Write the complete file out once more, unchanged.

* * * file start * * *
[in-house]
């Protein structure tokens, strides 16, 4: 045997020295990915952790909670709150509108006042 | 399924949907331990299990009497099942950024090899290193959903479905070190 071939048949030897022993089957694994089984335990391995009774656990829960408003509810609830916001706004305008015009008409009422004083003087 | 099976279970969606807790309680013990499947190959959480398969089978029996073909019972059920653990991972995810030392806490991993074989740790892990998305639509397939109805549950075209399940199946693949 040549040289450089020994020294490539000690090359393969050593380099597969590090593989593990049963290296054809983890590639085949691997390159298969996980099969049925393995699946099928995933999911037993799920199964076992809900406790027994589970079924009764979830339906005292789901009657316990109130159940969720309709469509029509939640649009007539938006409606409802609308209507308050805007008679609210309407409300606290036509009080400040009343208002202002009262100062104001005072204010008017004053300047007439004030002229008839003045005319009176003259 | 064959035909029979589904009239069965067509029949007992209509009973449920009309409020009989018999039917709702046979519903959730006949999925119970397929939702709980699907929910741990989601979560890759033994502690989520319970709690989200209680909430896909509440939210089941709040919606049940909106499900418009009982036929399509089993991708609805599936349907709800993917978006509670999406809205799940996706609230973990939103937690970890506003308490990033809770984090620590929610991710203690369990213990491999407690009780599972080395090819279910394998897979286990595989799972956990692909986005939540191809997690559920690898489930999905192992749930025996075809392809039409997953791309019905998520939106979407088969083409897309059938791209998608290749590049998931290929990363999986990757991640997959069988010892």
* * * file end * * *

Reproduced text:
[in-house]
């Protein structure tokens, strides 16, 4: 045997020295990915952790909670709150509108006042 | 399924949907331990299990009497099942950024090899290193959903479905070190 071939048949030897022993089957694994089984335990391995009774656990829960408003509810609830916001706004305008015009008409009422004083003087 | 099976279970969606807790309680013990499947190959959480398969089978029996073909019972059920653990991972995810030392806490991993074989740790892990998305639509397939109805549950075209399940199946693949 040549040289450089020994020294490539000690090359393969050593380099597969590090593989593990049963290296054809983890590639085949691997390159298969996980099969049925393995699946099928995933999911037993799920199964076992809900406790027994589970079924009764979830339906005292789901009657316990109130159940969720309709469509029509939640649009007539938006409606409802609308209507308050805007008679609210309407409300606290036509009080400040009343208002202002009262100062104001005072204010008017004053300047007439004030002229008839003045005319009176003259 | 064959035909029979589904009239069965067509029949007992209509009973449920009309409020009989018999039917709702046979519903959730006949999925119970397929939702709980699907929910741990989601979560890759033994502690989520319970709690989200209680909430896909509440939210089941709040919606049940909106499900418009009982036929399509089993991708609805599936349907709800993917978006509670999406809205799940996706609230973990939103937690970890506003308490990033809770984090620590929610991710203690369990213990491999407690009780599972080395090819279910394998897979286990595989799972956990692909986005939540191809997690559920690898489930999905192992749930025996075809392809039409997953791309019905998520939106979407088969083409897309059938791209998608290749590049998931290929990363999986990757991640997959069988010892």